Beethoven’s ‘Hammerklavier’ Sonata is a fearsome peak for any pianist to scale, not least because it requires ascent up so many contrasting paths: the high drama of the first bars, the fugal counterpoint, the melancholia of the slow movement, and the awkward brevity (in this context) of the second.
Aleksandar Madžar didn’t quite make it to the summit unscathed; much of his musical journey was successful, but those triumphs were interspersed with some unfortunate falls.
The first movement was lacking in passion, despite Madžar’s good dynamic control and an exciting, propelled fugato; it also felt oddly hurried. The Scherzo is inherently difficult to carry off, being so much slighter than the others; here a greater tempo contrast with the first movement might have helped, other than deliberation.
As for the slow movement, I’m not sure it needs to wallow in sorrow the way it’s sometimes played; Madžar gave us an opening that was compelling and foreboding, perhaps in a melancholy way but not in a self-pitying one, and never losing its plaintive lyricism. In the Finale – which, with its emerging joyousness, bears to the preceding movements much the same relationship as the Finale of the Fifth Symphony does to its precursors – a few of the issues that troubled the first movement were again in evidence: there were some curiously abrupt, disconnected passages.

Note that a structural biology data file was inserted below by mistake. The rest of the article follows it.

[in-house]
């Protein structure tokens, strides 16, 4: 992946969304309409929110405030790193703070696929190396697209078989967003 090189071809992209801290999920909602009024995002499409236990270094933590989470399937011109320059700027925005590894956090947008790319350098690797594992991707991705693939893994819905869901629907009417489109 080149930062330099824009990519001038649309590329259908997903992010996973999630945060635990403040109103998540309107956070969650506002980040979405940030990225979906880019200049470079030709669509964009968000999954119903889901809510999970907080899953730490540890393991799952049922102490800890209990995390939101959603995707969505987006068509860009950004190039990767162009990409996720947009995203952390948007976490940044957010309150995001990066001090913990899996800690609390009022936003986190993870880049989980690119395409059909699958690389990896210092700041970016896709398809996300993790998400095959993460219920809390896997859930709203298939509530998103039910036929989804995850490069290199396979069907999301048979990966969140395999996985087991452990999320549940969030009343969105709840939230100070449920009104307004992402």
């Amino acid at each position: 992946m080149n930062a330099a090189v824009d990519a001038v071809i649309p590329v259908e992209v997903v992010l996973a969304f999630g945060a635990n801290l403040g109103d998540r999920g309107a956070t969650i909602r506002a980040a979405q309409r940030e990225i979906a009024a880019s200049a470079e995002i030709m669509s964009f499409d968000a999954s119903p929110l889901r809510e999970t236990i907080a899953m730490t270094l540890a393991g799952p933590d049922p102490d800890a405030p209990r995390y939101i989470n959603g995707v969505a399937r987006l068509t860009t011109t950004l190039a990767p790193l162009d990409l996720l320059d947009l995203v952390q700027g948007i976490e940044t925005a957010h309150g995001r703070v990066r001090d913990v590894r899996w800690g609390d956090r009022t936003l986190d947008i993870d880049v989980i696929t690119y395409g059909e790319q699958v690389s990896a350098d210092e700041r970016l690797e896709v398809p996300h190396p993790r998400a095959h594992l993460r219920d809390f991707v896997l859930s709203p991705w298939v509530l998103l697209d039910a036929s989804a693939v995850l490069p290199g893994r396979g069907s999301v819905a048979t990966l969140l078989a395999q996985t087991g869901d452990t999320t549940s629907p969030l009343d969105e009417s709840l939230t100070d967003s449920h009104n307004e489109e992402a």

Madžar’s articulation was attractive, though, and it came to the fore in his encore: the ‘Allemande’ from J. S. Bach’s B-flat Partita (BWV 825), a flowing account with sensitive accents emphasised to just the right degree.
- Broadcast live on BBC Radio 3 (available on BBC iPlayer for thirty days afterwards)
- Wigmore Hall www.wigmore-hall.org.uk